Is Holden Caulfield Depressed? By Colin Foster


In J.D Salinger's Catcher In The Rye, Holden Caulfield is forced to go through many new experiences as he is enters the start of adulthood. The book tells the story of a teenager coming of age, trying to understand who he is while adventuring New York City. The main character Holden shares his tales of adversity and hardships which he had experienced through the course of his life, which lands him where he stands today. Although Catcher In The Rye was published in 1951, the story still has many conventional ideas that are shared by teens like Holden around the world today. One idea that is made prevalent throughout the books is the debate whether Holden Caulfield suffers from depression. Based on textual evidence from the novel, Holden Caulfield should be diagnosed with depression due to his suicidal thoughts as well as his severe and constant irritability.

Suicidal Thoughts

Every sine he was a child, Holden Caulfield experienced death as well as the loss of several people who he was close to, one of them being his own brother. As a result of this, the thought of death is constantly on Holden's mind. The fact that thoughts of death and suicide are on his mind so frequently, helps to prove the point that Holden suffers from depression. "If you have been experiencing some of the following signs and symptoms most of the day, nearly every day, for at least two weeks, you may be suffering from depression: Thoughts of death or suicide, or suicide attempts." This piece of evidence describes how Holden's constant thoughts of suicide help to shine light on the fact he may be struggling from depression himself. In addition to the loss of his brother, he also witnessed the death of a fellow class mate, James Castle. Holden tells the story of a student who he used to attend school with who took his own life by jumping out a window. "What I really felt like though, was committing suicide. I felt like jumping out the window"(Salinger 104). This quote once again reflects the fact that suicide is a common topic that is on Holden's mind. The idea of jumping from the window may have came to Holden due to having witnessed someone else do the same thing, that person being James Castle. Based on the fact that Holden is constantly contemplating suicide and since this is a symptom of depression, he can be diagnosed as depressed.


Being that depression is one of the most common mental disorders in the United States, it is not unlikely for Holden Caulfield to be one of the many who are affected by this disorder. Throughout the book Holden showcases his irritability in many ways, one being the way he acts towards others. "Depression is now recognized as occurring in children and adolescents, although it sometimes presents with more prominent irritability than low mood." This piece of evidence shows to recognize the fact that depression is something that occurs in teens just like Holden, and it is not uncommon. Another way that Holden makes his irritability known is the fact he is so judgmental and refers to many people as "phonies." An additional instance of where Holden shows the fact he is easily irritated is when he is on his date with Sally. When he goes on the date, Holden first feels like he could fall in love with Sally. Although he feels strongly for her initially, by the end of the date Holden and Sally have an argument due to Holden's ability to become irritated by even the smallest things. "She always knew somebody, any place you took her, or thought she did. She kept saying that till i got bored as hell (Salinger 127)." Even though she was on a date with him, Holden became very angry with Sally once she took her attention off of him and was paying more attention to George when he came into the restaurant. This proves the fact that Holden can be irritated by small things, including things that may not be directed towards him. His amount of irritation helps to show that Holden suffers from depression.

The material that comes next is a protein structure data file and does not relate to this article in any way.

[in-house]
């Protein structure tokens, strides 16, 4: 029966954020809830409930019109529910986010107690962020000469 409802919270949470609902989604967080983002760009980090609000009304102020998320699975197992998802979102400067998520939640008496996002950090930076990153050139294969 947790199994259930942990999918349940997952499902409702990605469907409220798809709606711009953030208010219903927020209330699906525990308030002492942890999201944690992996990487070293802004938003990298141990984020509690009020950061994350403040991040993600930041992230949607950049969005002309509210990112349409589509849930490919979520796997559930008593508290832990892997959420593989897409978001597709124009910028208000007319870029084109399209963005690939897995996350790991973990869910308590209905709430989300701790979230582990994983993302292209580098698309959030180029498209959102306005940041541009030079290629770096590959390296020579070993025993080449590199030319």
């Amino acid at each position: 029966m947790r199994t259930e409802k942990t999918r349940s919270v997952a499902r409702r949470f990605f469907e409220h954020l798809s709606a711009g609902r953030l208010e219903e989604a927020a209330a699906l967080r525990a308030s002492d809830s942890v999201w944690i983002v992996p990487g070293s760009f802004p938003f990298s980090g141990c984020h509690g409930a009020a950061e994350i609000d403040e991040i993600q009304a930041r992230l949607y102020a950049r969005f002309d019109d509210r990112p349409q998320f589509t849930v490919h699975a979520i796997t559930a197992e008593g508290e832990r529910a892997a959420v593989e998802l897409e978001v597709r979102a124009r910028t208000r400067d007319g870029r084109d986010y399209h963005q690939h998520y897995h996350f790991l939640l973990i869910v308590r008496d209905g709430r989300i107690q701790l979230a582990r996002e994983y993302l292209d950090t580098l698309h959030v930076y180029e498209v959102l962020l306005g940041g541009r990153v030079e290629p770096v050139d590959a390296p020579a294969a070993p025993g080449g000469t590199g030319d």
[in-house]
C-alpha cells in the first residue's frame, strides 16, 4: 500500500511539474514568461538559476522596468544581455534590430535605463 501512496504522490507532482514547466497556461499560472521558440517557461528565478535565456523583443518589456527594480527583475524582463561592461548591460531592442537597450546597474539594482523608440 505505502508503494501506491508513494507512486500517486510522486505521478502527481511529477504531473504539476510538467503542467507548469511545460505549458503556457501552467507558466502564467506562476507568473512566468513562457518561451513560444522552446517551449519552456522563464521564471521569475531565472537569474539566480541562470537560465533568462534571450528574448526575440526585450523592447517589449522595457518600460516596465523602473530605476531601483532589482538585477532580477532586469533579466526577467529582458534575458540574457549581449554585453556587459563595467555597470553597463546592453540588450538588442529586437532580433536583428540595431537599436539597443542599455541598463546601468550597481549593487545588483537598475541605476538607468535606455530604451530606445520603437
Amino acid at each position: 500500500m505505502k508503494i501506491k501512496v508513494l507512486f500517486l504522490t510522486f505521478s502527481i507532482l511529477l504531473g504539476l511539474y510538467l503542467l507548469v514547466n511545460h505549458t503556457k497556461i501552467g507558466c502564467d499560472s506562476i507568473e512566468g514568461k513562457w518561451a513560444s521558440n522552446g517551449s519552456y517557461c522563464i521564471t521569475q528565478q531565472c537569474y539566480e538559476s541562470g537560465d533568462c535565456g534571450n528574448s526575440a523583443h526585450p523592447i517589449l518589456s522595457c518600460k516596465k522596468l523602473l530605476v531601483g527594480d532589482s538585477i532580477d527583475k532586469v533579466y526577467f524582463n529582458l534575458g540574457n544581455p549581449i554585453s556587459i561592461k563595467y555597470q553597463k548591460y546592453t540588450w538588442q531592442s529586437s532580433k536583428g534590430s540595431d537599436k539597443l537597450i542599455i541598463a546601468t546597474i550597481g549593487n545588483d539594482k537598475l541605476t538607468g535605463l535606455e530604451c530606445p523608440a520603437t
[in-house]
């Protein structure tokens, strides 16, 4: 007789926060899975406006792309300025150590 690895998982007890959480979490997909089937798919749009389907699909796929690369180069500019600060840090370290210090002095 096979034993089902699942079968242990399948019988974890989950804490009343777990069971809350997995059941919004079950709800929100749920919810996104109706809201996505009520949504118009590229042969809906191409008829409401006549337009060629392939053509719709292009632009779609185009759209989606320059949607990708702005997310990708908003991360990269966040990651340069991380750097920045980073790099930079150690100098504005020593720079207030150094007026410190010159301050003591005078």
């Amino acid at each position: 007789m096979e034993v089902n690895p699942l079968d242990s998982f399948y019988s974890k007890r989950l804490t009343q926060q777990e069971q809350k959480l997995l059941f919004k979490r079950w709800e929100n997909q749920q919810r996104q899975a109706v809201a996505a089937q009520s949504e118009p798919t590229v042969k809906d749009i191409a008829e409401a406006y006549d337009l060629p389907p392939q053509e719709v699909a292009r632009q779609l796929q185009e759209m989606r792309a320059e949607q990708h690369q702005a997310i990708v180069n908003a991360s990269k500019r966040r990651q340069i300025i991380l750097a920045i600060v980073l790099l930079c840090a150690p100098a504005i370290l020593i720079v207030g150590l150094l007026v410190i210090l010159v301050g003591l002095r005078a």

Throughout the book Catcher in The Rye by J.D Salinger, it is explained that Holden Caulfield goes through many things in his life which led him to be the person he is. Due to some of the things that happened in Holden's life effected him, with one effect being him suffering from depression. Holden's depression is manifested by both his suicidal thoughts as well as his irritability.

Works Cited

"Depression." National Institutes of Health. U.S. Department of Health and Human Services, Oct. 2016. Web. 12 Feb. 2017. <>.

Salinger, J. D. Catcher In The Rye. New York: Little, Brown, 1951. Print.

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